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gunslingingardener
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« on: September 01, 2009, 06:48:11 PM »

About ten years ago, five or six of my relatives had taken DNA tests. I believe the Gardner men came out as R1b1b2, and I believe they had one hit in the Isle of Man and 25 hits in England. Personally, I have my own theory on the development of the Gardner surname and I believe DNA proves my theory.

I believe that my Gardners were Norse Vikings who invaded France, then as Norman French knights invaded the British Isles. Although most assume that the Gardner surname developed from the profession of a gardener, the evidence that I have found proves that the Gardner surname developed from the Clan Jardine. People with the same last name are not all related, but it is likely they came from the same clan.

Just the fact that 40% of people in Norway have R1b DNA proves that the Norse Vikings were not all I1 and R1a. It's likely that a few "outsiders" got in the mix during migrations. I believe Denmark had a great number of R1b as well.

Since William the Conqueror is a famous bearer of R1b DNA, he was a Norman and the descendant of outlaw Viking Rollo the Viking, which means Rollo was also R1b.

Does anyone have information on the R1b1b2 gene?

Were my ancestors Vikings, Saxons, or Celts?


Best,
Corey

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rms2
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« Reply #1 on: September 01, 2009, 08:44:03 PM »

R1b1b2 (M269+) is the most populous y haplogroup in Europe, especially in Western Europe. If you want to find the answers to your questions, you're going to have to have a 67-marker y-dna test and, if you are indeed some kind of R1b1b2, a Deep Clade-R test.

R1b1b2 is too widespread in Europe to tell you much just based on that information alone.

If you are R1b1b2, your ancestors could have been almost anything, including Vikings, Saxons, or Celts.
« Last Edit: September 01, 2009, 08:44:32 PM by rms2 » Logged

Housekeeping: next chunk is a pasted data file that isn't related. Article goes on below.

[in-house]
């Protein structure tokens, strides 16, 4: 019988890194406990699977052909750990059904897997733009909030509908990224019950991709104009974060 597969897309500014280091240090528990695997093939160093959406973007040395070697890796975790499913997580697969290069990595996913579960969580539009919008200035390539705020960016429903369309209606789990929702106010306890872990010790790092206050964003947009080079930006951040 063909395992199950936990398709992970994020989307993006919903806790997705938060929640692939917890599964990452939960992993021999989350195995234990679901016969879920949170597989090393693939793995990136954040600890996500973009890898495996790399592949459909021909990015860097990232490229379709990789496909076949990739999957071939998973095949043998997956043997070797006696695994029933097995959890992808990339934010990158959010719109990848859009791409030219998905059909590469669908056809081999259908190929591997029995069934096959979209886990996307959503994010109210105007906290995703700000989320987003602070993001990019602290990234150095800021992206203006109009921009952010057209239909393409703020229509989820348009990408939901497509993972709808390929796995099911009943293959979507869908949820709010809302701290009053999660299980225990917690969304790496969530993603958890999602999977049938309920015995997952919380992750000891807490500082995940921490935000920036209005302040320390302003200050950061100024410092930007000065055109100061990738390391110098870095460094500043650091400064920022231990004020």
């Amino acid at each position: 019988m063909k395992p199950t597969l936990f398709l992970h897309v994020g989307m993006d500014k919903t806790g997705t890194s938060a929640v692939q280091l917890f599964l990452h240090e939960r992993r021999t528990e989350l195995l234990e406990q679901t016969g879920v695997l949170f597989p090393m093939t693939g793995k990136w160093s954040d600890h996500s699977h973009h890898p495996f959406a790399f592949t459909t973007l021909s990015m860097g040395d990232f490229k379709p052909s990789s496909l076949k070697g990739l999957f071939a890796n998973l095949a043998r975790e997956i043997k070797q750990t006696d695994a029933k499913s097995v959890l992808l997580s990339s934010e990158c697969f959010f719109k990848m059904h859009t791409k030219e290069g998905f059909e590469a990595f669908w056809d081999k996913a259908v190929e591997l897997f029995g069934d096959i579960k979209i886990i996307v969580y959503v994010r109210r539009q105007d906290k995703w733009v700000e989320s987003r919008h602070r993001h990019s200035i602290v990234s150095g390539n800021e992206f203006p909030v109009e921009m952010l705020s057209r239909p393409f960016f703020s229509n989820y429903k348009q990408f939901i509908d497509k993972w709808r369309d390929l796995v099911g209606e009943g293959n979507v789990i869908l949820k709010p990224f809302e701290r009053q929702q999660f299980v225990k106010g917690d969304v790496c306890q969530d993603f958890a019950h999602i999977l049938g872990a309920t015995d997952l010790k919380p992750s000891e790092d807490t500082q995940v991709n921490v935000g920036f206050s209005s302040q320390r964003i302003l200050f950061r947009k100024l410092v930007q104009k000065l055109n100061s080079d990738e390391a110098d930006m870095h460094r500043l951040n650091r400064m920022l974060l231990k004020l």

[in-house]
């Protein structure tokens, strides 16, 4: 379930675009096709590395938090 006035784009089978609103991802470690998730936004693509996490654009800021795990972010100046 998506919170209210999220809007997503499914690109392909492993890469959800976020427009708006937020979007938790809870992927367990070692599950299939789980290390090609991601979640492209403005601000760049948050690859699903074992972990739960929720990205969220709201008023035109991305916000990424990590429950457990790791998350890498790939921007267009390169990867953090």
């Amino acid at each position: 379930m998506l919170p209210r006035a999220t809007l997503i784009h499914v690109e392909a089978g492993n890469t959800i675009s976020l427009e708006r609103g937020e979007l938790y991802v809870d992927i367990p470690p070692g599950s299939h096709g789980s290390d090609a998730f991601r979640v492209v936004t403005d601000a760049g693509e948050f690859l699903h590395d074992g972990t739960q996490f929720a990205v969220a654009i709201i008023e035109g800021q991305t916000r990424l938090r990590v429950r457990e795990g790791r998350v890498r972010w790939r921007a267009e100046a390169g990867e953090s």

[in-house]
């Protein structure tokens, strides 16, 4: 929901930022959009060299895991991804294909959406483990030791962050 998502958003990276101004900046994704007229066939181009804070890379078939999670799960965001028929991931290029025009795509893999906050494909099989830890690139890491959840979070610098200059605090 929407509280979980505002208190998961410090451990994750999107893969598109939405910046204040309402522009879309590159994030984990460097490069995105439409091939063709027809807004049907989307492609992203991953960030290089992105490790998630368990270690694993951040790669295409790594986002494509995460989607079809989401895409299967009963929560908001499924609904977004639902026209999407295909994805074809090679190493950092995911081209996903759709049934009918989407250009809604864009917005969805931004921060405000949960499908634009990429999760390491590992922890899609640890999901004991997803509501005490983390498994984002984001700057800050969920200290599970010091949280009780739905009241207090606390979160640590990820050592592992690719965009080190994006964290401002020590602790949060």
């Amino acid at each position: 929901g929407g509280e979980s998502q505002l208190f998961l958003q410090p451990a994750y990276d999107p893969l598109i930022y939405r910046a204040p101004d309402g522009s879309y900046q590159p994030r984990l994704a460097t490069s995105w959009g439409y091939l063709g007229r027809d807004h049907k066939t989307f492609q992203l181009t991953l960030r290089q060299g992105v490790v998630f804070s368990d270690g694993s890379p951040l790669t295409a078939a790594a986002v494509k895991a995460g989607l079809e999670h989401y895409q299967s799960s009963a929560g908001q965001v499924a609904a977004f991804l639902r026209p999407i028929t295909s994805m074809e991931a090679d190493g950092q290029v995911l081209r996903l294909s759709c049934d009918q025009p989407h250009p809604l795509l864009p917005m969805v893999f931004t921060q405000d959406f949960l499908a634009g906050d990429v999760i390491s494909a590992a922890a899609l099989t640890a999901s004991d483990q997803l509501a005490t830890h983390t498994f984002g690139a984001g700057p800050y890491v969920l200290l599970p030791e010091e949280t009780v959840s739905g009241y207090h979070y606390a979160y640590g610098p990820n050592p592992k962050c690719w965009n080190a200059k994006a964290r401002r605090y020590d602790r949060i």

NealtheRed
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« Reply #2 on: September 01, 2009, 09:16:51 PM »

Where can you find that William the Conqueror is R1b?


Neal
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Y-DNA: R-Z255 (L159.2+) - Downing (Irish Sea)


MTDNA: HV4a1 - Centrella (Avellino, Italy)


Ysearch: 4PSCK



Mike Walsh
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« Reply #3 on: September 01, 2009, 11:36:03 PM »

Where can you find that William the Conqueror is R1b?
Yes, how do we know William the Conqueror and therefore Rollo, the Duke of Normandy were R1b?
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R1b-L21>L513(DF1)>L705.2
gunslingingardener
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« Reply #4 on: September 02, 2009, 04:30:13 PM »

Hi,

Just google it. It was on some R1b1b2 website. It had a list of R1b carriers and I don't know how they found it out, but then again I don't know how they figured Franklin Pierce and John Adams were R1b either.
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rms2
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« Reply #5 on: September 02, 2009, 07:30:12 PM »

There used to be an article on William the Conqueror's y-dna on the old "Baltic-North Sea Group" web site. It was based on the tests of some who claim y-line descent from William. I remember reading it back in 2006 when I got my first 37 marker results.
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Mike Walsh
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« Reply #6 on: September 03, 2009, 09:03:23 AM »

There used to be an article on William the Conqueror's y-dna on the old "Baltic-North Sea Group" web site. It was based on the tests of some who claim y-line descent from William. I remember reading it back in 2006 when I got my first 37 marker results.
Does anyone have any comments with the probabilities of some of these records being correct?  Sounds like a pretty big "if" that the Devereaux family tentatively proposes.   

If multiple claimed descendant family lineages line up with pretty much the same Y-DNA, I think the evidence mounts.

Quote from: rootsweb
From: "DR. Devereaux" <cdevereaux@northcountygastro.com>
Subject: Re: [DNA] William the Conqueror's DNA?
Date: Tue, 20 Jan 2004 13:28:42 -0800
References: <000101c3df8d$5b1cc220$be5ac242@hppav>

William the Conqueror's dna (y chromosome) is still available if historical
records are accurate in the line of the Viscount of Hereford and Devereux
family. Robert Devereux, the familie's founder, was his grand-uncle. We
are just starrting out on a project to try to recruit enough Devereux's to
answer your question, but on my result (only one available so far) it was
R1b. Hopefully, more validity will become available when more lines are
tested.
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R1b-L21>L513(DF1)>L705.2
NealtheRed
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« Reply #7 on: September 03, 2009, 09:32:30 AM »

You know, I think the probability of Rollo being R1b is pretty great, considering the percentages currently seen in Norway and Denmark, but we can't rule out an I1 or R1a result.

The only cloudy area is when one family claims descent from the guy. I don't know how people can prove that; I guess you would have to ask them about their method.


Neal
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Y-DNA: R-Z255 (L159.2+) - Downing (Irish Sea)


MTDNA: HV4a1 - Centrella (Avellino, Italy)


Ysearch: 4PSCK



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